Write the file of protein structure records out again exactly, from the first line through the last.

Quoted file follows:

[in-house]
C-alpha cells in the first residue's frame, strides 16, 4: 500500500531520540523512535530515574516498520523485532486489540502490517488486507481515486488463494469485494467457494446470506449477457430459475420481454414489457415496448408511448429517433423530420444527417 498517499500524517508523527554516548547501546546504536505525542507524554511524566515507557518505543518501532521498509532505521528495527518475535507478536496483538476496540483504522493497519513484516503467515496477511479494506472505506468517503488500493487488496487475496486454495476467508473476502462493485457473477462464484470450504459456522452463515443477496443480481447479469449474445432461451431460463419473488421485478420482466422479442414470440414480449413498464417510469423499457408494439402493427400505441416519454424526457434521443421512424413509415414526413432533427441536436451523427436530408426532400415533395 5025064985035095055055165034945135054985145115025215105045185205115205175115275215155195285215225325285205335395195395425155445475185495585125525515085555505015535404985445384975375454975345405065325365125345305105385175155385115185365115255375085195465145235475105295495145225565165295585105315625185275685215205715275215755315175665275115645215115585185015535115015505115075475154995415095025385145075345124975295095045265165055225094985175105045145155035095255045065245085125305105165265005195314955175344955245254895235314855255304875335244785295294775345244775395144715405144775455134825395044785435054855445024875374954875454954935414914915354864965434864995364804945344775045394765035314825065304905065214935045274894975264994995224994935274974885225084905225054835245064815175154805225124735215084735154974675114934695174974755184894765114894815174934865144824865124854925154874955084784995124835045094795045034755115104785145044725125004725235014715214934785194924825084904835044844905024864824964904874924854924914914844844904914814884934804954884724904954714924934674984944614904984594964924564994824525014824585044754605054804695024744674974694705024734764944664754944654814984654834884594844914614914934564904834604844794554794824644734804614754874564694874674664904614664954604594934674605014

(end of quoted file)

[in-house]
C-alpha cells in the first residue's frame, strides 16, 4: 500500500531520540523512535530515574516498520523485532486489540502490517488486507481515486488463494469485494467457494446470506449477457430459475420481454414489457415496448408511448429517433423530420444527417 498517499500524517508523527554516548547501546546504536505525542507524554511524566515507557518505543518501532521498509532505521528495527518475535507478536496483538476496540483504522493497519513484516503467515496477511479494506472505506468517503488500493487488496487475496486454495476467508473476502462493485457473477462464484470450504459456522452463515443477496443480481447479469449474445432461451431460463419473488421485478420482466422479442414470440414480449413498464417510469423499457408494439402493427400505441416519454424526457434521443421512424413509415414526413432533427441536436451523427436530408426532400415533395 5025064985035095055055165034945135054985145115025215105045185205115205175115275215155195285215225325285205335395195395425155445475185495585125525515085555505015535404985445384975375454975345405065325365125345305105385175155385115185365115255375085195465145235475105295495145225565165295585105315625185275685215205715275215755315175665275115645215115585185015535115015505115075475154995415095025385145075345124975295095045265165055225094985175105045145155035095255045065245085125305105165265005195314955175344955245254895235314855255304875335244785295294775345244775395144715405144775455134825395044785435054855445024875374954875454954935414914915354864965434864995364804945344775045394765035314825065304905065214935045274894975264994995224994935274974885225084905225054835245064815175154805225124735215084735154974675114934695174974755184894765114894815174934865144824865124854925154874955084784995124835045094795045034755115104785145044725125004725235014715214934785194924825084904835044844905024864824964904874924854924914914844844904914814884934804954884724904954714924934674984944614904984594964924564994824525014824585044754605054804695024744674974694705024734764944664754944654814984654834884594844914614914934564904834604844794554794824644734804614754874564694874674664904614664954604594934674605014